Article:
Friends of the Earth Middle East says Jordan River not suitable for Baptism: pollution by Peter Menkin
by Peter Menkin 8/07/2010 / World Affairs
In a surprising story to this writer, Ecumenical News International reports it is a bad idea to visit the Jordan River for Baptisms. This will interest Pilgrims who may be planning on visiting the Jordan River in the near future. Who is the environmental organization? Time magazine in 2008 called the Middle East organization's three directors Environmental Heroes.
EcoPeace/Friends of the Earth Middle East describe this about themselves on their website: Friends of the Earth Middle East (FoEME) is a unique organization that brings together Jordanian, Palestinian, and Israeli environmentalists. Our primary objective is the promotion of cooperative efforts to protect our shared environmental heritage. In so doing, we seek to advance both sustainable regional development and the creation of necessary conditions for lasting peace in our region. FoEME has offices in Amman, Bethlehem, and Tel-Aviv. FoEME is a member of Friends of the Earth International.
The surprising report by the environmental organization warns, according to ENI:
Health concerns relating to water quality have triggered an environmental advocacy group to call for the banning of baptisms in the lower Jordan River, where the Bible says Jesus was baptized. "For reasons of public health as well as religious integrity, baptism should be banned from taking place in the river," said Gidon Bromberg, the Israel director of EcoPeace/Friends of the Earth Middle East (FoEME), which has offices in Tel Aviv, Bethlehem, and Amman. Israeli authorities said on 27 July that tests done on the water of the lower Jordan River show the popular site for baptismal ceremonies at Qasr el Yahud on the West Bank meets health ministry standards. Bromberg said, however, they should not take place until pollutants are removed from the water.
In the Great Rift Valley this cultural, religious and georgraphically important river is important to billions of people, the report says. People in their diversity of religions, countries worldwide are under threat. Fresh water is being diverted, 98 percent of it, and discharges of "large quantities of untreated sewagethreatens to irreversibly damage the River Valley." The upper stream waters have been diverted for domestic and agricultural uses, and the result is a once thriving ecosystem is left with precious little fresh water.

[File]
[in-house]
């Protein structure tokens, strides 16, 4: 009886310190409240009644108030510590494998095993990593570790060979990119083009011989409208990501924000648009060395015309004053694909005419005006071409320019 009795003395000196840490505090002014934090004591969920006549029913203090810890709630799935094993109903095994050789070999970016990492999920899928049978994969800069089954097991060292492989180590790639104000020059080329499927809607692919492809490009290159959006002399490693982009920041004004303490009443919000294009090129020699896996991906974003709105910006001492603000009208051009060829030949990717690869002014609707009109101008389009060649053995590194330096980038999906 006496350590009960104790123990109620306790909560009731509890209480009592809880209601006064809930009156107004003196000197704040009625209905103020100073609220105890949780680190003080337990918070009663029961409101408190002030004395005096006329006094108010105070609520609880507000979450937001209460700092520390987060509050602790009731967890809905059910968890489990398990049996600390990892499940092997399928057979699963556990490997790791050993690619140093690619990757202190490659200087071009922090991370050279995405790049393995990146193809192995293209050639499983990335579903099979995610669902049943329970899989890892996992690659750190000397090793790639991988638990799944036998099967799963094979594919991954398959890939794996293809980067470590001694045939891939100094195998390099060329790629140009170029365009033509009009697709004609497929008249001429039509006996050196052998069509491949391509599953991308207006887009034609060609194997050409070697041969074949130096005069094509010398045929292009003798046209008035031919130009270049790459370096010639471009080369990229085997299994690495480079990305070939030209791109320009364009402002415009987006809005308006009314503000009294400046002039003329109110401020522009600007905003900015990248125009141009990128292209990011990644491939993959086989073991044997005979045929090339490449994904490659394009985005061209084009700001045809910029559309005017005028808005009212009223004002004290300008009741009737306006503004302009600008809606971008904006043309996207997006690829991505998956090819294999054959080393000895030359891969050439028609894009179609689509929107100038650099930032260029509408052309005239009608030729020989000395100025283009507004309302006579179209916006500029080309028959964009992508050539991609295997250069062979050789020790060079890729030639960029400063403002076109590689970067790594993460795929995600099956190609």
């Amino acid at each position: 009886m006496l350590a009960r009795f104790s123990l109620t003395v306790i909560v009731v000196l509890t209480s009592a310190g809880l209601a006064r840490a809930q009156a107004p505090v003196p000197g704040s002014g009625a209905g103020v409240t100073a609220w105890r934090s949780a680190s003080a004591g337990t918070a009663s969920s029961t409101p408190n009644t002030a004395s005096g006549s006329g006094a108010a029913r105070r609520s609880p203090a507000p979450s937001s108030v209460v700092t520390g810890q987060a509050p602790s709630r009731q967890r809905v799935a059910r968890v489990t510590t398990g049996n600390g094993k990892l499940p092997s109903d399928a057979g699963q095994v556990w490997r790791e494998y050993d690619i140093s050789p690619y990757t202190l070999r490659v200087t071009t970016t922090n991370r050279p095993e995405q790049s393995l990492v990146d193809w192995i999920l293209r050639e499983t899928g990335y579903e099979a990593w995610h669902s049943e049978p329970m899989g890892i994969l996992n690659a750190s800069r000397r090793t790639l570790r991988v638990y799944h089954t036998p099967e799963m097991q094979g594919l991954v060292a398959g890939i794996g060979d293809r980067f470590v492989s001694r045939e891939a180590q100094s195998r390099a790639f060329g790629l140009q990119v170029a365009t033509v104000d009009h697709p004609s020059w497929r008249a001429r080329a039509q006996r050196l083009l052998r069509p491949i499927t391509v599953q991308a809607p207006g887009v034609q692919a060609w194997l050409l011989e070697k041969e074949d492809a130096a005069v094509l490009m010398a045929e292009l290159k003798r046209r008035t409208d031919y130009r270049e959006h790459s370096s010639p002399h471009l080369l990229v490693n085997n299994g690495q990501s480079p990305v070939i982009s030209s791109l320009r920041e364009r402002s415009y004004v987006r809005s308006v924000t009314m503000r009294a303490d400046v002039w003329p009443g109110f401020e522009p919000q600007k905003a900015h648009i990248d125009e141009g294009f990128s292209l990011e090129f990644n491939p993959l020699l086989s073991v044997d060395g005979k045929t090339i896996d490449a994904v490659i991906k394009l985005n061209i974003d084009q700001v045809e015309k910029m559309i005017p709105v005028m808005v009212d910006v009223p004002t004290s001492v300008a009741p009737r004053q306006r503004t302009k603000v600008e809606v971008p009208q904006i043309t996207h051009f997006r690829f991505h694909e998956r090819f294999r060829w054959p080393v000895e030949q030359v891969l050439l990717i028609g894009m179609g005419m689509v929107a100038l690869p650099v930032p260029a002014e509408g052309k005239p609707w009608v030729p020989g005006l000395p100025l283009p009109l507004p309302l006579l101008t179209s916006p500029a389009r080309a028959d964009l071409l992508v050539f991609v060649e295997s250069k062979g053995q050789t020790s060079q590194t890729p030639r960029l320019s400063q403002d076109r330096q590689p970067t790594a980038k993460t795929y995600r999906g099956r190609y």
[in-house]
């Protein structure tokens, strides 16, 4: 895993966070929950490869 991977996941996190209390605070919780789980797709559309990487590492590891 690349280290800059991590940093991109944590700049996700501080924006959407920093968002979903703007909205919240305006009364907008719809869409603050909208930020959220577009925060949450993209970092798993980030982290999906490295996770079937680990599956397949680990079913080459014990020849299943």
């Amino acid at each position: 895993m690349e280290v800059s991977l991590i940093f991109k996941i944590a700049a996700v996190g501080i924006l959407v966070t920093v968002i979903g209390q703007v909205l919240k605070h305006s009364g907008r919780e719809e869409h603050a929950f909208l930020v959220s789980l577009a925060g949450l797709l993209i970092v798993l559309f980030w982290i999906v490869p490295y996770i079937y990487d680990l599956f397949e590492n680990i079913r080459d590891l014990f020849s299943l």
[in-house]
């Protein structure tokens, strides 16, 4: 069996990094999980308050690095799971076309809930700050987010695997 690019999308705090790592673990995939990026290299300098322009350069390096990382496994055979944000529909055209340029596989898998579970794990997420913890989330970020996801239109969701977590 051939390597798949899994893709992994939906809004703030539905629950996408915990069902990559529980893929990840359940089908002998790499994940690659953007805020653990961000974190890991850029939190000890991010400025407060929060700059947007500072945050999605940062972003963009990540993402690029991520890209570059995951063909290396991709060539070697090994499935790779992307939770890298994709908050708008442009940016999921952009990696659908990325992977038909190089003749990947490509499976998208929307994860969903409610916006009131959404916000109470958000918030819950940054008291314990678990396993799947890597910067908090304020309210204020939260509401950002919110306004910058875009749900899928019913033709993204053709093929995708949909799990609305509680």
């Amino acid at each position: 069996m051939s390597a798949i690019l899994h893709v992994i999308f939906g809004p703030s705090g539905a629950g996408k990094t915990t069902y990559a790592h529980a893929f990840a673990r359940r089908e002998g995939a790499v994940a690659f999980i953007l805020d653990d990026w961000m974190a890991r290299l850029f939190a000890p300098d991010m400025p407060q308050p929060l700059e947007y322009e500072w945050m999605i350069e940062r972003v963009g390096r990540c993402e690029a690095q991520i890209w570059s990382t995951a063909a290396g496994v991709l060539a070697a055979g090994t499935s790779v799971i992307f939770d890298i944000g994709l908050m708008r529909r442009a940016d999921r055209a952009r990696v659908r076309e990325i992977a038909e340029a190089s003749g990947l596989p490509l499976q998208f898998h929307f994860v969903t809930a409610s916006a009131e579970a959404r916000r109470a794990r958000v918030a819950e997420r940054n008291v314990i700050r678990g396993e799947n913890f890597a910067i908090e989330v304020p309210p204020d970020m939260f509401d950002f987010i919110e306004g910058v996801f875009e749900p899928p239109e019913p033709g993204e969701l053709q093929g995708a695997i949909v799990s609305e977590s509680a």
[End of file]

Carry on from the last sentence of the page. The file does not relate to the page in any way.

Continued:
Who is interested and why? Friends of the Earth Middle East answers, "The River Jordan is mentioned in several stories of the Old Testament. Genesis 13:10-11 refers to the beauty of the Jordan Valley: "And Lot lifted up his eyes, and saw that the Jordan Valley was well watered everywhere like the garden of the Lord." The river is also closely associated with the life of Jesus Christ, where he has been traditionally thought to have been baptized along its banks. Although the exact site of the Baptism of Jesus is disputed, hundreds of thousands of tourists flock each year to sites on either side of the river to be close to the original site"
In their report, the environmental organization believes the river "need no longer be a symbol of separation." They offer ideas for the interaction between "peoples, cultures" to promote prosperity and peace for the Jordan River Valley.
The objectives include sustainable and environmentally friendly tourism, as they define it. This is a significant objective of the organization. They desire "sustainable and organic agriculture in a cross border and cooperative atmosphere."
As part of their plan, they desire:
... the establishment of micro-credit programs. Farmers, small local investors, women and youth could benefit from these grants to start small businesses, to establish family-run guesthouses, to open women's and youth associations, and to improve farming methods and marketing.
Many Churches are familiar with the kind of outreach that encourages micro-credit programs. The report on the environmental problems and the environmental organization's recommendations is found here.
Peter Menkin, an aspiring poet, lives in Mill Valley, CA USA where he writes poetry. He is an Oblate of Immaculate Heart Hermitage, Big Sur, CA and that means he is a Camaldoli Benedictine. He is 64 years of age as of 2010.